Two weeks ago Bolivian citizens voted to approve a new constitution. Exit polls estimated about 60 per cent of voters had approved the document that is designed to give more rights to the indigenous minority and give the government more control over the economy. It would also allow the president, Evo Morales, to run for a second five-year term.
Mr. Morales is an Aymara Indian who leads the ruling party, the Movement to Socialism. The campaign pitted poor, heavily indigenous western areas where Mr. Morales is revered against whites and mixed-race mestizos in the natural gas-rich tropical lowlands.
The campaign to change the country’s constitution sparked a religious battle.
Pre-referendum campaign ads by evangelical christians showed Bolivia’s leftist president dressed in the garb of a traditional shaman. An image of Jesus Christ arrived to knock Mr. Morales off the screen, and a document labeled “New Constitution” appears amid flames. “Choose God. Vote No” the ad advises.
At the heart of fight is the new constitution’s stated goal of “refounding” Bolivia as a “socially-just state guided by indigenous beliefs–including elevating the female Andean earth deity, PachaMama, to the same stature as the God of Christianity. Bolivia’s previous constitution allowed for freedom of religion, but specifies Roman Catholicism as the sole state religion.
The new constitution recognizes broad new rights for Bolivia’s Indians, termed “originating indigenous farming peoples” in the document, and demands “decolonization” of all aspects of society.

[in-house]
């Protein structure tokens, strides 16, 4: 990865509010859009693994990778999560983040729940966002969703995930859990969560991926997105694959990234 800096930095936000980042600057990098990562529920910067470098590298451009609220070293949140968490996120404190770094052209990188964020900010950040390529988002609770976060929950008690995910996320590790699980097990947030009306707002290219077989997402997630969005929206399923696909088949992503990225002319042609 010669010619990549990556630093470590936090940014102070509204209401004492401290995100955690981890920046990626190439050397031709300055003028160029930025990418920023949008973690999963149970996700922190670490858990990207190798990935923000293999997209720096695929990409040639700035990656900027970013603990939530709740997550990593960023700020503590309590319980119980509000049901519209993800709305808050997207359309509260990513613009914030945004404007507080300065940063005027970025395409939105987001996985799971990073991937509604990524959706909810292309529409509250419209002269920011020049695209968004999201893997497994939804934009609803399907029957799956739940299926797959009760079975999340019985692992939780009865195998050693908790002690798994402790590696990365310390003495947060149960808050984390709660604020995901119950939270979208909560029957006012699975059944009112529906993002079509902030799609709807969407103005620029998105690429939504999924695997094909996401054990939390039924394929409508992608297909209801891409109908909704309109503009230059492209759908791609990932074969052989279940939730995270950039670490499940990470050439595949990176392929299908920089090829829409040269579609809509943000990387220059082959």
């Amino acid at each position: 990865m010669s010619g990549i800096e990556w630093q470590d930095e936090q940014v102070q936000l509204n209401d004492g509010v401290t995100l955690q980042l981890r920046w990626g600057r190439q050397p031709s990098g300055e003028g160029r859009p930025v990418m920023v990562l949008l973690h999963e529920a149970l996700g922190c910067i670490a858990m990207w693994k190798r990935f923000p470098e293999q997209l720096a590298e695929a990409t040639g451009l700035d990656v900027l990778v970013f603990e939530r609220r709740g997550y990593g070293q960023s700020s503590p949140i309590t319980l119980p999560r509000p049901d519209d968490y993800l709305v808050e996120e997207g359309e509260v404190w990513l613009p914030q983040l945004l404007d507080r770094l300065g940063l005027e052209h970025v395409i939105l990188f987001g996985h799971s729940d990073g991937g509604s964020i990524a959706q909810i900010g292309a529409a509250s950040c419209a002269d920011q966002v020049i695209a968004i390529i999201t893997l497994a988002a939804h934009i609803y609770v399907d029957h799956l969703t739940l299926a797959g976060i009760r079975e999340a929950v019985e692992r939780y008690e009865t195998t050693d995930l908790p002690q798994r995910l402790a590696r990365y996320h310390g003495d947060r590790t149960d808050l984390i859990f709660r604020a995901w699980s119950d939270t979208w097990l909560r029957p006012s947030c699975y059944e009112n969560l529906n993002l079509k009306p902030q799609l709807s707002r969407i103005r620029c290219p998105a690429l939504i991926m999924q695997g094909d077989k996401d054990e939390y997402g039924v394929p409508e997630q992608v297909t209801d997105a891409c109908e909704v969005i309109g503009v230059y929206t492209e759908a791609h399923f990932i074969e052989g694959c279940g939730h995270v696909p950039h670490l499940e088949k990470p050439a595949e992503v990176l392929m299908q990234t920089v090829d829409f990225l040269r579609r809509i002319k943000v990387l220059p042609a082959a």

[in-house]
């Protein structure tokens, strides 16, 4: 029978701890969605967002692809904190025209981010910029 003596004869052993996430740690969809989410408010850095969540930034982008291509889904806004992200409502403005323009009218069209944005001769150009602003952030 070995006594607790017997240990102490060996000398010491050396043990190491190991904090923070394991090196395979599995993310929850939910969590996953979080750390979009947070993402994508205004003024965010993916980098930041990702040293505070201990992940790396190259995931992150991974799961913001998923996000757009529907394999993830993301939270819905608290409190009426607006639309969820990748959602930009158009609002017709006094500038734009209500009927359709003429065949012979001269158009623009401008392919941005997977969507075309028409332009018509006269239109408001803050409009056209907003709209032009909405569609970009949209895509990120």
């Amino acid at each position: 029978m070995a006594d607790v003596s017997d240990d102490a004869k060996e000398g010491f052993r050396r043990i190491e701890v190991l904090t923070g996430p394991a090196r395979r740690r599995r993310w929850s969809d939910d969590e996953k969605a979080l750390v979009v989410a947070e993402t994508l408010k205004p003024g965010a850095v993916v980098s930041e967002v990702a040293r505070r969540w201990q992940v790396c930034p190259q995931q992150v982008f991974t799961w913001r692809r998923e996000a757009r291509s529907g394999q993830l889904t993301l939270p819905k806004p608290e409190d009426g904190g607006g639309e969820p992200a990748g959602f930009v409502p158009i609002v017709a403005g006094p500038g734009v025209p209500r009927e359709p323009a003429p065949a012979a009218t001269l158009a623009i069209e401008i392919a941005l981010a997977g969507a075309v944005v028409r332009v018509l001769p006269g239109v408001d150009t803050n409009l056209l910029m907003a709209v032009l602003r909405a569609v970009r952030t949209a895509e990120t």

For Christians, whose faith arrived in Bolivia with the Spanish Conquistadors almost 500 years ago, the fight is over fundamental values, which they say the new constitution shoves aside, and replaces with ultra liberal concepts, or worse, indigenous religions.
They contend the new constitution appears to opens the door to abortion and gay marriage, although it doesn’t speak directly to either issue.
The Catholic church hoped the constitution would define life as beginning at conception, and marriage as being between a man and a woman. The text doesn’t offer a clear definition on either point, instead offering broad statements such as one that “guarantees the exercise of sexual and reproductive rights,” language that has religious groups worried. “One of the problems with the constitution is that it’s full of ambiguity,” said Robert Flock, vicar general of the Santa Cruz archdiocese. The constitution “could open the door to a civil law allowing homosexual marriage if there was a public will to do that.”
The Catholic church disavowed the evangelical christian ads, but followed with its own detailed critique of the proposed constitution, handed out after Mass in cities around Bolivia prior to the election. While praising Mr. Morales’ focus on the poor, it raised concerns about his effort to concentrate power in his hands.
In a country that is officially 95% Catholic, the stance by church leaders carries significant weight. So much so that on the day before the referendum Mr. Morales–who has actively promoted indigenous beliefs, including appointing traditional medicine men to his government–publicly declared himself a Catholic, though believing “quite a bit” in PachaMama.